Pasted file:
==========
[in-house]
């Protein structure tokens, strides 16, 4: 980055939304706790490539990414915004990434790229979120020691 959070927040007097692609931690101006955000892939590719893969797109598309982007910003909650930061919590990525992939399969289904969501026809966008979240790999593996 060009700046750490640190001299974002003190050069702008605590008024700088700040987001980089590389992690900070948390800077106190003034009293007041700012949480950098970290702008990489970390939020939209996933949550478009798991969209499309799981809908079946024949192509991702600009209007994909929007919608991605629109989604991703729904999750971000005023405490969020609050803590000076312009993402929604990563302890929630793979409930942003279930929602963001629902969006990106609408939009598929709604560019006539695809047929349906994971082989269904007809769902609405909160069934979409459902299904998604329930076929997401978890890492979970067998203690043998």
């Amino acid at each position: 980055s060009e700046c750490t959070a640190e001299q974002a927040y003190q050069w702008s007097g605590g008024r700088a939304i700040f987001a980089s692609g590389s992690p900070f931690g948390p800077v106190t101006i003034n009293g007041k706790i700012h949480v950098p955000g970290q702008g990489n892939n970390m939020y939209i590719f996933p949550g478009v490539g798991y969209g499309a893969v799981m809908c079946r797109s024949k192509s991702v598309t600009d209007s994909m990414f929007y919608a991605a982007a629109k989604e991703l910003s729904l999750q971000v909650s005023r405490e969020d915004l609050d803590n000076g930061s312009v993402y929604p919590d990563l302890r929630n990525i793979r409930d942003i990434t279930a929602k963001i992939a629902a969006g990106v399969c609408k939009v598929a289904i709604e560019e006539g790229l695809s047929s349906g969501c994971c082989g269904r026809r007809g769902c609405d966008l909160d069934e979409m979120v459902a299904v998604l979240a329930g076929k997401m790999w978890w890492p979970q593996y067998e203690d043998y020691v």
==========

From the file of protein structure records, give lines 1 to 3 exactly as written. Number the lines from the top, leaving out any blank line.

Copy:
[in-house]
């Protein structure tokens, strides 16, 4: 980055939304706790490539990414915004990434790229979120020691 959070927040007097692609931690101006955000892939590719893969797109598309982007910003909650930061919590990525992939399969289904969501026809966008979240790999593996 060009700046750490640190001299974002003190050069702008605590008024700088700040987001980089590389992690900070948390800077106190003034009293007041700012949480950098970290702008990489970390939020939209996933949550478009798991969209499309799981809908079946024949192509991702600009209007994909929007919608991605629109989604991703729904999750971000005023405490969020609050803590000076312009993402929604990563302890929630793979409930942003279930929602963001629902969006990106609408939009598929709604560019006539695809047929349906994971082989269904007809769902609405909160069934979409459902299904998604329930076929997401978890890492979970067998203690043998």
């Amino acid at each position: 980055s060009e700046c750490t959070a640190e001299q974002a927040y003190q050069w702008s007097g605590g008024r700088a939304i700040f987001a980089s692609g590389s992690p900070f931690g948390p800077v106190t101006i003034n009293g007041k706790i700012h949480v950098p955000g970290q702008g990489n892939n970390m939020y939209i590719f996933p949550g478009v490539g798991y969209g499309a893969v799981m809908c079946r797109s024949k192509s991702v598309t600009d209007s994909m990414f929007y919608a991605a982007a629109k989604e991703l910003s729904l999750q971000v909650s005023r405490e969020d915004l609050d803590n000076g930061s312009v993402y929604p919590d990563l302890r929630n990525i793979r409930d942003i990434t279930a929602k963001i992939a629902a969006g990106v399969c609408k939009v598929a289904i709604e560019e006539g790229l695809s047929s349906g969501c994971c082989g269904r026809r007809g769902c609405d966008l909160d069934e979409m979120v459902a299904v998604l979240a329930g076929k997401m790999w978890w890492p979970q593996y067998e203690d043998y020691v």